On December 10, 2021, The Upperville Colt & Horse Show’s Grafton Farm was named to the Virginia Department of Historic Resources (DHR) Virginia Landmarks Register, and a nomination to the National Park Service for listing in the National Register of Historic Places has been submitted.
Established in 1853 by Col. Richard Henry Dulany to encourage better treatment of horses and improve the local breeding stock, the Upperville Colt & Horse Show is the oldest horse show in the United States. The show has been held annually at the original site at Grafton Farm on the south side of Route 50 in Upperville, VA, and has grown from a one day show to a week-long event that draws thousands of spectators in addition to horses and riders from across the country and around the world.
The designation was the result of an effort made on behalf of the horse show by equestrian and conservationist Dr. Betsee Parker and historic preservation expert Maral Kalbian.
“We committed to this form of remembrance to honor the Upperville Colt & Horse Show’s historic past,” said Parker, who spearheaded the initiative. “This is the first horse show grounds to be placed on any kind of historic register, which is significant in that we are recognized for defining the way in which we move forward to preserve the integrity of the buildings, the trees, and to mark the grounds as a place with not only historical integrity, but as a place that creates precious memories of the show that span generations.”
“I was honored to be asked to be a part of this project by Dr. Parker,” said Kalbian. “The goal was to prove that the show grounds are a significant, unique property with historical integrity, which involved a great deal of research from the National Sporting Library, the Fauquier County Courthouse, and other sources.”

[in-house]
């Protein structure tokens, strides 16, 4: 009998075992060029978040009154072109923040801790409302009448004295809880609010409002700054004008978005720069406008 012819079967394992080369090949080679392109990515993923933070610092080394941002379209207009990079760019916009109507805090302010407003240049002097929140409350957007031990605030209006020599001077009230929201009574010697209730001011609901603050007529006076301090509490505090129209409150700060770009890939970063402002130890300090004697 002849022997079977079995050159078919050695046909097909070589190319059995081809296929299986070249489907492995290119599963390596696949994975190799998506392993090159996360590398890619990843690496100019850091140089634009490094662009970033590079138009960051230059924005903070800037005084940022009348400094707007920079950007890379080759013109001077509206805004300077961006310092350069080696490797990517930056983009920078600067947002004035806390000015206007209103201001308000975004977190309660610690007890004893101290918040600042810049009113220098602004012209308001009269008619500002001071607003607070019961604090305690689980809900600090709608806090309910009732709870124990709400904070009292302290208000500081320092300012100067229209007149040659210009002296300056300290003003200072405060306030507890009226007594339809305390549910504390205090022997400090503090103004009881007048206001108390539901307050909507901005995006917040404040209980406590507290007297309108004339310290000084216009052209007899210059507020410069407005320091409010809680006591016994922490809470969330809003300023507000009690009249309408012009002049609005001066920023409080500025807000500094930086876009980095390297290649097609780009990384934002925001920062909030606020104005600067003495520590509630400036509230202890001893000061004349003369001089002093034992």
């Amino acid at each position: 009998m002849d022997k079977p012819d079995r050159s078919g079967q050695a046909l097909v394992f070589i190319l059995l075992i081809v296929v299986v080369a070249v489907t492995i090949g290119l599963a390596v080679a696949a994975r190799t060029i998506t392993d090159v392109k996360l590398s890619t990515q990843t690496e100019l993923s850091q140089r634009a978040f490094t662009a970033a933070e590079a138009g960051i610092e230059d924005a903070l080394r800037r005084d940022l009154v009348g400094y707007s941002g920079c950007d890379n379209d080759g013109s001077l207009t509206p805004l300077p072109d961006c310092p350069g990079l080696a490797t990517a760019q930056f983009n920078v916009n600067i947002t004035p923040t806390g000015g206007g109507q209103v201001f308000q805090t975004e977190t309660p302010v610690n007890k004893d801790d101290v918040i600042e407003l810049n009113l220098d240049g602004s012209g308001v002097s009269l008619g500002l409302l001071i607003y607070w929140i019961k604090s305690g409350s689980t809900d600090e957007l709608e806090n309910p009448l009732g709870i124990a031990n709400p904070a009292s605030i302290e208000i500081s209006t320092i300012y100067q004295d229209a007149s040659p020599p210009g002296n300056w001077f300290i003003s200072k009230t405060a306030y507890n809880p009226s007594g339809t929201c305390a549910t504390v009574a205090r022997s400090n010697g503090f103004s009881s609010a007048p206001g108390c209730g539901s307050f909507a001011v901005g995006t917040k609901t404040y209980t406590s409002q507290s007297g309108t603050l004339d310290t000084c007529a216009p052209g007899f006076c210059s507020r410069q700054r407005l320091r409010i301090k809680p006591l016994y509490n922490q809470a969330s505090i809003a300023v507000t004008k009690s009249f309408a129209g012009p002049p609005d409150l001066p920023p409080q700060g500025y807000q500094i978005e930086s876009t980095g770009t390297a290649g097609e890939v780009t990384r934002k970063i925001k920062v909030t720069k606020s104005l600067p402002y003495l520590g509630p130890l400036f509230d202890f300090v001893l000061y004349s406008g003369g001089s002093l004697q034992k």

With its oak tree canopy and sweeping views of open Virginia countryside, the Upperville show grounds have escaped the intrusions of development that have affected numerous horse show sites across the Commonwealth of Virginia, making it one of the most historically intact horse show grounds in the nation. The grounds’ structures date from the late nineteenth to mid twentieth centuries, and while improvements have been made, renovations to the famous circa 1895 Grandstand and the construction of judges’ stands and officials’ towers have maintained cohesion with the bucolic setting.
“Upperville has been so well taken care of,” Kalbian continued. “The grounds evoke their roots in an agricultural community event which morphed into a modern sporting event in the 21st century, yet the show has retained its rural character.”
“As Northern Virginia becomes more developed, we must embrace certain places,” said Parker. “Upperville is a passionate place, and an unusual historic resource. It is important to teach future generations―not just those who compete at the show, but our neighbors, too. The fact that the show has been held at its original location since before the Civil War is extraordinary, and we will continue to be historically and environmentally sensitive with future improvements, as we do not want to detract from what we have successfully preserved and protected for 169 years.”
The Virginia Department of Historic Resources (DHR) administers two programs designed to recognize Virginia’s historic resources and to encourage their continued preservation: the Virginia Landmarks Register and the National Register of Historic Places. The Virginia Landmarks Register includes historic landmark buildings, structures, districts, objects, and sites recognized for their historical, architectural, or archaeological significance at a local, state, or national level. To find out more about the Virginia Landmarks Register, please click here. For more information on the National Register of Historic Places, please click here.
The 169th Upperville Colt & Horse Show presented by Mars Equestrian™ will return to Grafton and Salem Showgrounds June 6-12, 2022. For more information visit www.upperville.com or follow the show on Facebook, Instagram, and Twitter.